Kate Christie

Free Kate Christie by Beautiful Game

Book: Kate Christie by Beautiful Game Read Free Book Online
Authors: Beautiful Game
wasn’t All-American for nothing.
    The crowd cheered and screamed for us. The SDC keeper dug the ball out of the net and punted it angrily toward the midfield line. Holly and Laura both picked me up and twirled me around, separately. We were all laughing. Jamie slapped hands with the other forwards who mobbed her, but she was looking at me. I waited for her to catch up. We slapped hands then, holding on for a moment longer than necessary, eyes locked.
    I nodded at her. “Sweet shot, Jamie.”
    She nodded back. “Nice ball, Cam.”
    We let go and jogged back toward our half for the post-score kickoff. We didn’t like each other much, but on the field that didn’t matter. This was a team, and we both understood what that meant. We both wanted to win.
    Just before the whistle blew for kickoff, I glanced over at the bench and caught Mel’s eye. She gave me a thumbs-up.
    SDC was down. We ran all over them the last twenty minutes, pounding the goal with shot after shot. Their keeper kept them in, again, making incredible saves all over the penalty box. They only had a couple of shots on our net, desperation shots from twenty and thirty yards out. Our backup keeper, Anna, a true freshman, settled down and made the easy saves.
    With five minutes left, one of SDC’s midfielders juked ours and pounded down the left side of the field. I cheated over, ready to step up if I needed to. Then the midfielder wound up and chipped the ball down the far side of the field, kind of like a Hail Mary pass, hoping one of her strikers would win the foot race. I turned and ran back on an angle, ready to cover if Jodie, our outside defender, faltered. It was between Jodie and the striker who had taken Mel out. They were neck and neck, thirty yards out from the goal, almost to the ball, when Jodie stumbled. That was all it took. The forward sprinted past her on a breakaway.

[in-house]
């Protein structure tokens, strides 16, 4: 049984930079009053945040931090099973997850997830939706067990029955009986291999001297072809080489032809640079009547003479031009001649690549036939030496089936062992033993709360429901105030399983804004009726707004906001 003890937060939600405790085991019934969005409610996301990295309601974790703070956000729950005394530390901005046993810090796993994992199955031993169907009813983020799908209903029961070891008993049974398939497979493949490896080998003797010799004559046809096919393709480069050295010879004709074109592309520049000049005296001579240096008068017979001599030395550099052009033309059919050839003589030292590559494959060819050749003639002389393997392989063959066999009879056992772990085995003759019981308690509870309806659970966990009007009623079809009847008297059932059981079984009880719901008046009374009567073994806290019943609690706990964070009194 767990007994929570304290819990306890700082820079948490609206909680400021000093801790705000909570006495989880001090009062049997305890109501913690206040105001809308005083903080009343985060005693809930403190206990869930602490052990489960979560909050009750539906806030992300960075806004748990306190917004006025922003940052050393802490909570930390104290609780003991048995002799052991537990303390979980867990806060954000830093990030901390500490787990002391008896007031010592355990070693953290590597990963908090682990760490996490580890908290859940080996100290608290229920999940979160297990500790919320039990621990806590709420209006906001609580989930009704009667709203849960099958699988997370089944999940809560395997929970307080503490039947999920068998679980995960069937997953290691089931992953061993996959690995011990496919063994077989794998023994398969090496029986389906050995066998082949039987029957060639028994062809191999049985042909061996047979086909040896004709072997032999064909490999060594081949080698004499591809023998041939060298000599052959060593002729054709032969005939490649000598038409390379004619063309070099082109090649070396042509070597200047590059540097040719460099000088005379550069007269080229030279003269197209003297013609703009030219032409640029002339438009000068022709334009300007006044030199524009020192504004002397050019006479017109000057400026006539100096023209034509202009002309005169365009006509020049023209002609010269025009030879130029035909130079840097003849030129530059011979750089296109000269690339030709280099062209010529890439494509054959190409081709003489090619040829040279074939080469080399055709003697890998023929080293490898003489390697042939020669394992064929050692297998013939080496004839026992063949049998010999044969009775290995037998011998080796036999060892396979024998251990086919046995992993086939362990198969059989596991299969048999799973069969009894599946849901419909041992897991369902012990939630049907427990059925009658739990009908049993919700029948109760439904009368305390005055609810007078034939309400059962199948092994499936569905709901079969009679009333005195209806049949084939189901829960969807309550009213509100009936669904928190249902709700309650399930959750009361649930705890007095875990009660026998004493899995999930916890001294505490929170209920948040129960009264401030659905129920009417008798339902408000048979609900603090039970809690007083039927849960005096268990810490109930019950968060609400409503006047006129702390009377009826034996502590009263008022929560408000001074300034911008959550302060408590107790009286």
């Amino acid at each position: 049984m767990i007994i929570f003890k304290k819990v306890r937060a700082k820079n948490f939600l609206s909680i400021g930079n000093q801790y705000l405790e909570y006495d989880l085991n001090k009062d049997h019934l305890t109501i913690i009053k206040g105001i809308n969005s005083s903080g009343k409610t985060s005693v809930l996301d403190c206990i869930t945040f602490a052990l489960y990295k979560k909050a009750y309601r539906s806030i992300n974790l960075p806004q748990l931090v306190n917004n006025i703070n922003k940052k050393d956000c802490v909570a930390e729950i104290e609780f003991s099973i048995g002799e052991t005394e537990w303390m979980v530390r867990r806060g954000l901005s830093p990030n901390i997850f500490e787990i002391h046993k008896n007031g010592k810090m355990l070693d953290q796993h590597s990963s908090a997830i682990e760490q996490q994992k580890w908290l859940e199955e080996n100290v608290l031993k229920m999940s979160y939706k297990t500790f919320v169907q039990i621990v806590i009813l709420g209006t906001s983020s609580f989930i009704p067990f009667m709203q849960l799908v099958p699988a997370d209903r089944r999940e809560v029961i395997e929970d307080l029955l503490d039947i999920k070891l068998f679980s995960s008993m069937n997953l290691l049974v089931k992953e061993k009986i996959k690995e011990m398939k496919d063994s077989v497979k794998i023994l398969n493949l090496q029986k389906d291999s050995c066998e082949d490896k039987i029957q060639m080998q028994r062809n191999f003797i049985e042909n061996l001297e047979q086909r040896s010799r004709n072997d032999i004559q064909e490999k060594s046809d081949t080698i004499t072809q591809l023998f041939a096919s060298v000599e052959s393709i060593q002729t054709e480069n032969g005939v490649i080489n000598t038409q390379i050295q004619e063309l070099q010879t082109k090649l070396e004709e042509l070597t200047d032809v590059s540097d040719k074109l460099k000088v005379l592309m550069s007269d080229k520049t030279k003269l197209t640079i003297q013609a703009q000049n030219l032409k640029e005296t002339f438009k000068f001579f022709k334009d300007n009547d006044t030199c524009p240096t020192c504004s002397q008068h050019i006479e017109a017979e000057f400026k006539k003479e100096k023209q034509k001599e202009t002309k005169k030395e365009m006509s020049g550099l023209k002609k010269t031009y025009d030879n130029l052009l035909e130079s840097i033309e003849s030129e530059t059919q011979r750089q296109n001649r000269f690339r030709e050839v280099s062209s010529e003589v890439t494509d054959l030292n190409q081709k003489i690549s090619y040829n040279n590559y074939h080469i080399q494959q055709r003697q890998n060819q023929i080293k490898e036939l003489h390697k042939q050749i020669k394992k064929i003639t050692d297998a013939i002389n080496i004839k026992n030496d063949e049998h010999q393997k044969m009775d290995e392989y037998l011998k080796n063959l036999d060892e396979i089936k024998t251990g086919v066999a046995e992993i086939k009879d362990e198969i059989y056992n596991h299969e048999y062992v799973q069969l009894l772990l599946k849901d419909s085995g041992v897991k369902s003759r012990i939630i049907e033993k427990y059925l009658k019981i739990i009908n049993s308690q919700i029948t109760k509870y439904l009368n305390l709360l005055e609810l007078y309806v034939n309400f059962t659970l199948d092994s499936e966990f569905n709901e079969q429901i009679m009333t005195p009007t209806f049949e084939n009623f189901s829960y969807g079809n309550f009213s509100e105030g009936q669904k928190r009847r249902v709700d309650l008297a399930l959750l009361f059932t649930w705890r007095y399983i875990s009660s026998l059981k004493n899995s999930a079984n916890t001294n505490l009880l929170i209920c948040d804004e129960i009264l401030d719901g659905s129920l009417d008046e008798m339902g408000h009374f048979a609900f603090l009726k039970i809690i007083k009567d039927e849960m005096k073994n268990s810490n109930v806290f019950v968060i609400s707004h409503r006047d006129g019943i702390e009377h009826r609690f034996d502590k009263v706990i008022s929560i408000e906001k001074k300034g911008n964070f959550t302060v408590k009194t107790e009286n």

She cut toward the goal, slowing just enough to control the ball. That gave me time to narrow the space. We were twenty yards out when she saw me coming from the side. She wound up, Beautiful Game 61
    trying to get a quick shot off, but I slide-tackled her, hitting the ball square on and knocking it away for the save.
    Only the SDC striker didn’t avoid my tackle as I’d expected.
    Instead she lunged, a moment too late, into the spot where the ball had been. My follow-through carried all of my weight into her left leg, and I heard a sickening crunch as my foot connected fully with her ankle. We fell over each other in a heap.
    At first I thought I’d broken my foot as hot pain shot up my leg. Then I heard a scream, close to my ear, and rolled away from the SDC player. She was sobbing and flopping around on the ground, hysterical, clutching her left leg. Her foot was twisted sickeningly, and I knew then that it was her bone cracking I had heard, not my own.
    Her players and my players were there in an instant. Laura and Jeni helped me up as trainers from both schools sprinted onto the field. One of the SDC players knelt beside the injured striker, holding her hand and trying to calm her. Another player came toward me, eyes blazing.
    “I hope you’re satisfied, you fucking bitch,” she spat at me.A little ways away I saw their captain yelling at the head referee. He was shaking his head. Finally he said something to her and walked toward me. Jamie, our captain, followed him over, talking to him too. He ignored her.
    “That was a fair tackle,” he said to me. “You didn’t mean to hurt her, did you?”
    I shook my head, looking over at the sobbing girl. “No. She saw me coming. I know she did.”
    He nodded and walked over to the trainers to check on the SDC player.
    Jamie touched my shoulder. “Nice hit,” she said.
    I looked at her quickly—was that sarcasm? But she seemed to mean it. I shook my head, turned to limp away. Jamie followed.
    My foot was killing me. There were tears sliding down my face, I noticed vaguely, though whether they were from pain or

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